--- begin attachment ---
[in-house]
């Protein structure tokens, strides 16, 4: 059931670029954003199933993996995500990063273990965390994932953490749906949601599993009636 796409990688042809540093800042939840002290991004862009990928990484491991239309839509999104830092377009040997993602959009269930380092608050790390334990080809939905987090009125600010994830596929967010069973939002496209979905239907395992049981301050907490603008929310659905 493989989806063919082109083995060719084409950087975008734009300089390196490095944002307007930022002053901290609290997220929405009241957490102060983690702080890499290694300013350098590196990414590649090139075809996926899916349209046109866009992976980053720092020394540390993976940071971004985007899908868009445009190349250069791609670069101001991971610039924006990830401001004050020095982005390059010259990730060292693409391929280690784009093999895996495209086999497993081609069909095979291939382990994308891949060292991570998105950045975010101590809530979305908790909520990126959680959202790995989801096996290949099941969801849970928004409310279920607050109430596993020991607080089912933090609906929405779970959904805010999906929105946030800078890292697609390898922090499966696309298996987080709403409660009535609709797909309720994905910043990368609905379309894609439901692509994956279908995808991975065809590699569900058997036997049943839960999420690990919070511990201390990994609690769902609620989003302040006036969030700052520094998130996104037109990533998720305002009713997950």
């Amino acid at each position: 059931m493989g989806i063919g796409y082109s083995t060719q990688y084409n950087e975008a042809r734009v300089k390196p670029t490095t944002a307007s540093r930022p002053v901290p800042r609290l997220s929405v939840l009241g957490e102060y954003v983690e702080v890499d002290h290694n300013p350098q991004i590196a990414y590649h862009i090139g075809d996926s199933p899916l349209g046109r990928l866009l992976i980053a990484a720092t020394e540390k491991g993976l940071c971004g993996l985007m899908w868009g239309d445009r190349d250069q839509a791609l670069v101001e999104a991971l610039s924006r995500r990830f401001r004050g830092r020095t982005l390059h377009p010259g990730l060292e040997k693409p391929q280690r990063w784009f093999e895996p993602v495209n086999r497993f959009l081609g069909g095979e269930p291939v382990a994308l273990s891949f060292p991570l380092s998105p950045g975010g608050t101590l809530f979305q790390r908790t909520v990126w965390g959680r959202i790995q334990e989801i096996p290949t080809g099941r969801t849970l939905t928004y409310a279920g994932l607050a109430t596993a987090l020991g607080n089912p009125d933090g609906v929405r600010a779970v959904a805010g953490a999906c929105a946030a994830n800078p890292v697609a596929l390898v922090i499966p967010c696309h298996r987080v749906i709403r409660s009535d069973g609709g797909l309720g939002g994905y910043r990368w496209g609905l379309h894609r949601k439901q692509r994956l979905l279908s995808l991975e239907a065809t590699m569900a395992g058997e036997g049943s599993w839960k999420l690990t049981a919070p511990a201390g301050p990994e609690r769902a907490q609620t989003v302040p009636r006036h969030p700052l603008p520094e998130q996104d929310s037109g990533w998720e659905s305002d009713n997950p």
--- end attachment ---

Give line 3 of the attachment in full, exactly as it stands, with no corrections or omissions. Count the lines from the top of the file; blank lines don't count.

């Amino acid at each position: 059931m493989g989806i063919g796409y082109s083995t060719q990688y084409n950087e975008a042809r734009v300089k390196p670029t490095t944002a307007s540093r930022p002053v901290p800042r609290l997220s929405v939840l009241g957490e102060y954003v983690e702080v890499d002290h290694n300013p350098q991004i590196a990414y590649h862009i090139g075809d996926s199933p899916l349209g046109r990928l866009l992976i980053a990484a720092t020394e540390k491991g993976l940071c971004g993996l985007m899908w868009g239309d445009r190349d250069q839509a791609l670069v101001e999104a991971l610039s924006r995500r990830f401001r004050g830092r020095t982005l390059h377009p010259g990730l060292e040997k693409p391929q280690r990063w784009f093999e895996p993602v495209n086999r497993f959009l081609g069909g095979e269930p291939v382990a994308l273990s891949f060292p991570l380092s998105p950045g975010g608050t101590l809530f979305q790390r908790t909520v990126w965390g959680r959202i790995q334990e989801i096996p290949t080809g099941r969801t849970l939905t928004y409310a279920g994932l607050a109430t596993a987090l020991g607080n089912p009125d933090g609906v929405r600010a779970v959904a805010g953490a999906c929105a946030a994830n800078p890292v697609a596929l390898v922090i499966p967010c696309h298996r987080v749906i709403r409660s009535d069973g609709g797909l309720g939002g994905y910043r990368w496209g609905l379309h894609r949601k439901q692509r994956l979905l279908s995808l991975e239907a065809t590699m569900a395992g058997e036997g049943s599993w839960k999420l690990t049981a919070p511990a201390g301050p990994e609690r769902a907490q609620t989003v302040p009636r006036h969030p700052l603008p520094e998130q996104d929310s037109g990533w998720e659905s305002d009713n997950p």